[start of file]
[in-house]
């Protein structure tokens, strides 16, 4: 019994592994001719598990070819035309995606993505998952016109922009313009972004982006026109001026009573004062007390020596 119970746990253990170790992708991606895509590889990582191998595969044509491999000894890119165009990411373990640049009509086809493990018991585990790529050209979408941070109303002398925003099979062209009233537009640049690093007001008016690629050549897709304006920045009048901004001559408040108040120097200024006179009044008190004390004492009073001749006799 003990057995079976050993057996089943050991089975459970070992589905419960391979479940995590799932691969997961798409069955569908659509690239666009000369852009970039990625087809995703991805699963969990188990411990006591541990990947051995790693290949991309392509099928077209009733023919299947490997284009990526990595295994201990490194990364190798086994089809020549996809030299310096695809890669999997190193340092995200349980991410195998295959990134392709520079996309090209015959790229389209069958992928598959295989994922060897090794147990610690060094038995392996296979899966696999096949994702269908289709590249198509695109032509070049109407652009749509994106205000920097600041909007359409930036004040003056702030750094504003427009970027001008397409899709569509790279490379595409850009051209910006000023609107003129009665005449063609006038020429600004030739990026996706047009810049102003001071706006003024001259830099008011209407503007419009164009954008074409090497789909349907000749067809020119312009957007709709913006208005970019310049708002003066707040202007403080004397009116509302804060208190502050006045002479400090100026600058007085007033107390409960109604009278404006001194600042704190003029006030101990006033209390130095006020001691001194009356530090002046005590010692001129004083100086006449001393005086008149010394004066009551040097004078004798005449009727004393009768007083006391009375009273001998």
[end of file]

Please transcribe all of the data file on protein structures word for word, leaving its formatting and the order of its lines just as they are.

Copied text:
[in-house]
């Protein structure tokens, strides 16, 4: 019994592994001719598990070819035309995606993505998952016109922009313009972004982006026109001026009573004062007390020596 119970746990253990170790992708991606895509590889990582191998595969044509491999000894890119165009990411373990640049009509086809493990018991585990790529050209979408941070109303002398925003099979062209009233537009640049690093007001008016690629050549897709304006920045009048901004001559408040108040120097200024006179009044008190004390004492009073001749006799 003990057995079976050993057996089943050991089975459970070992589905419960391979479940995590799932691969997961798409069955569908659509690239666009000369852009970039990625087809995703991805699963969990188990411990006591541990990947051995790693290949991309392509099928077209009733023919299947490997284009990526990595295994201990490194990364190798086994089809020549996809030299310096695809890669999997190193340092995200349980991410195998295959990134392709520079996309090209015959790229389209069958992928598959295989994922060897090794147990610690060094038995392996296979899966696999096949994702269908289709590249198509695109032509070049109407652009749509994106205000920097600041909007359409930036004040003056702030750094504003427009970027001008397409899709569509790279490379595409850009051209910006000023609107003129009665005449063609006038020429600004030739990026996706047009810049102003001071706006003024001259830099008011209407503007419009164009954008074409090497789909349907000749067809020119312009957007709709913006208005970019310049708002003066707040202007403080004397009116509302804060208190502050006045002479400090100026600058007085007033107390409960109604009278404006001194600042704190003029006030101990006033209390130095006020001691001194009356530090002046005590010692001129004083100086006449001393005086008149010394004066009551040097004078004798005449009727004393009768007083006391009375009273001998």